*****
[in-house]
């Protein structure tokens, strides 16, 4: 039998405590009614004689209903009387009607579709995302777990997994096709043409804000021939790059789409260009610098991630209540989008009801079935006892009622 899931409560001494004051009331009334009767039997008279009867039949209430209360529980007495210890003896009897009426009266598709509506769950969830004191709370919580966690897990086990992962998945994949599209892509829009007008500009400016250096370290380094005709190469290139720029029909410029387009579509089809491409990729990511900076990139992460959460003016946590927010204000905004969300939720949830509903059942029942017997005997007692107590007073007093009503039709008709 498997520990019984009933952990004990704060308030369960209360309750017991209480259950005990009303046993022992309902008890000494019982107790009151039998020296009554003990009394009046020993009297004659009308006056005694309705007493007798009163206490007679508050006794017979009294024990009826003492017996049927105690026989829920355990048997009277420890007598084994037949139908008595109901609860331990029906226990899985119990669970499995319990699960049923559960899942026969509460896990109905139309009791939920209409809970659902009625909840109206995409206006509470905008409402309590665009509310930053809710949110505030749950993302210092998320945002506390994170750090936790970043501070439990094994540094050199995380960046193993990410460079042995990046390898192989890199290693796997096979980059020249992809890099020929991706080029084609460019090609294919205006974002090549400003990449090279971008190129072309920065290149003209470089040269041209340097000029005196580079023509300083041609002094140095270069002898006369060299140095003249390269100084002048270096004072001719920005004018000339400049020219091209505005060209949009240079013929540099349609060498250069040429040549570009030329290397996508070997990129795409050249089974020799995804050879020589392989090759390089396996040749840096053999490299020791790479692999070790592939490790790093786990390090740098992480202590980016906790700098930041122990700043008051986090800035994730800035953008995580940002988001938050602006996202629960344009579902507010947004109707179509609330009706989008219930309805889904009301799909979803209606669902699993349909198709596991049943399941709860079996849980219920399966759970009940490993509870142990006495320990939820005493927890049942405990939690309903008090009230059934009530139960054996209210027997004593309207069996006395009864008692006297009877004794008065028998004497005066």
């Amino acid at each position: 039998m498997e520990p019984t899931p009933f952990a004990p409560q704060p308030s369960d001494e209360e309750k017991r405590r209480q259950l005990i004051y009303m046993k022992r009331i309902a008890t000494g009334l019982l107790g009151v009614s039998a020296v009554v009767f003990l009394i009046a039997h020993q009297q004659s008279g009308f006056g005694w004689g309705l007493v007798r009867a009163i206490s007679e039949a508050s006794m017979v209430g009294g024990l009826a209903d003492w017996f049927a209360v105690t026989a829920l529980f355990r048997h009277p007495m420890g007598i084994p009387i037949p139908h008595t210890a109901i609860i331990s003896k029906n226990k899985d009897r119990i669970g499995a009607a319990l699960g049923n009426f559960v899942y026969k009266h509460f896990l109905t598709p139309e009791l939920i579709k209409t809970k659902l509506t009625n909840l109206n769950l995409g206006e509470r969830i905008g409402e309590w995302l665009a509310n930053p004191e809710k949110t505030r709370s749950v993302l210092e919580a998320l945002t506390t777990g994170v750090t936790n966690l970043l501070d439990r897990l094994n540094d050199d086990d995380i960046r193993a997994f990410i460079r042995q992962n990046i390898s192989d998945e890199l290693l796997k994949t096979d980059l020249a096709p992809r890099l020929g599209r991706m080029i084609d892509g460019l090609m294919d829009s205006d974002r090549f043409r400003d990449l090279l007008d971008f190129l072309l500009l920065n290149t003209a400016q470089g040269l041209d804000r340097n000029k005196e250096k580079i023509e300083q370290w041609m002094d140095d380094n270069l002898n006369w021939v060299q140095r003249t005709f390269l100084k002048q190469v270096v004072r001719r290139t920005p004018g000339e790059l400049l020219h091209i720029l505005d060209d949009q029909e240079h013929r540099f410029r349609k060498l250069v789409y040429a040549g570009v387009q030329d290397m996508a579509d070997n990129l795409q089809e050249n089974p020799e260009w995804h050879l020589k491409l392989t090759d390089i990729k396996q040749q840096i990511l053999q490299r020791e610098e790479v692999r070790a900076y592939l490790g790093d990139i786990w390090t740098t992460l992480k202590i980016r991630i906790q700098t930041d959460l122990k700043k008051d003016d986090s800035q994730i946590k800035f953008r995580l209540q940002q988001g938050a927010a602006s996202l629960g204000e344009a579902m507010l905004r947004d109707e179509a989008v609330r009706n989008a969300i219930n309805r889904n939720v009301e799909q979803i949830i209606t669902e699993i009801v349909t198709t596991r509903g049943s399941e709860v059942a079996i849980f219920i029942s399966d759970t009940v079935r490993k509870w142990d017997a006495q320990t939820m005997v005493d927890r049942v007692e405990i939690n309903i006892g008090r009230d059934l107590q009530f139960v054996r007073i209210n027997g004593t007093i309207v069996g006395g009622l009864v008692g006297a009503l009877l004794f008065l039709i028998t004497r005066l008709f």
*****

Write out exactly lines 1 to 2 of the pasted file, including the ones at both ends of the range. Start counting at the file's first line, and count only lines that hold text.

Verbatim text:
[in-house]
């Protein structure tokens, strides 16, 4: 039998405590009614004689209903009387009607579709995302777990997994096709043409804000021939790059789409260009610098991630209540989008009801079935006892009622 899931409560001494004051009331009334009767039997008279009867039949209430209360529980007495210890003896009897009426009266598709509506769950969830004191709370919580966690897990086990992962998945994949599209892509829009007008500009400016250096370290380094005709190469290139720029029909410029387009579509089809491409990729990511900076990139992460959460003016946590927010204000905004969300939720949830509903059942029942017997005997007692107590007073007093009503039709008709 498997520990019984009933952990004990704060308030369960209360309750017991209480259950005990009303046993022992309902008890000494019982107790009151039998020296009554003990009394009046020993009297004659009308006056005694309705007493007798009163206490007679508050006794017979009294024990009826003492017996049927105690026989829920355990048997009277420890007598084994037949139908008595109901609860331990029906226990899985119990669970499995319990699960049923559960899942026969509460896990109905139309009791939920209409809970659902009625909840109206995409206006509470905008409402309590665009509310930053809710949110505030749950993302210092998320945002506390994170750090936790970043501070439990094994540094050199995380960046193993990410460079042995990046390898192989890199290693796997096979980059020249992809890099020929991706080029084609460019090609294919205006974002090549400003990449090279971008190129072309920065290149003209470089040269041209340097000029005196580079023509300083041609002094140095270069002898006369060299140095003249390269100084002048270096004072001719920005004018000339400049020219091209505005060209949009240079013929540099349609060498250069040429040549570009030329290397996508070997990129795409050249089974020799995804050879020589392989090759390089396996040749840096053999490299020791790479692999070790592939490790790093786990390090740098992480202590980016906790700098930041122990700043008051986090800035994730800035953008995580940002988001938050602006996202629960344009579902507010947004109707179509609330009706989008219930309805889904009301799909979803209606669902699993349909198709596991049943399941709860079996849980219920399966759970009940490993509870142990006495320990939820005493927890049942405990939690309903008090009230059934009530139960054996209210027997004593309207069996006395009864008692006297009877004794008065028998004497005066």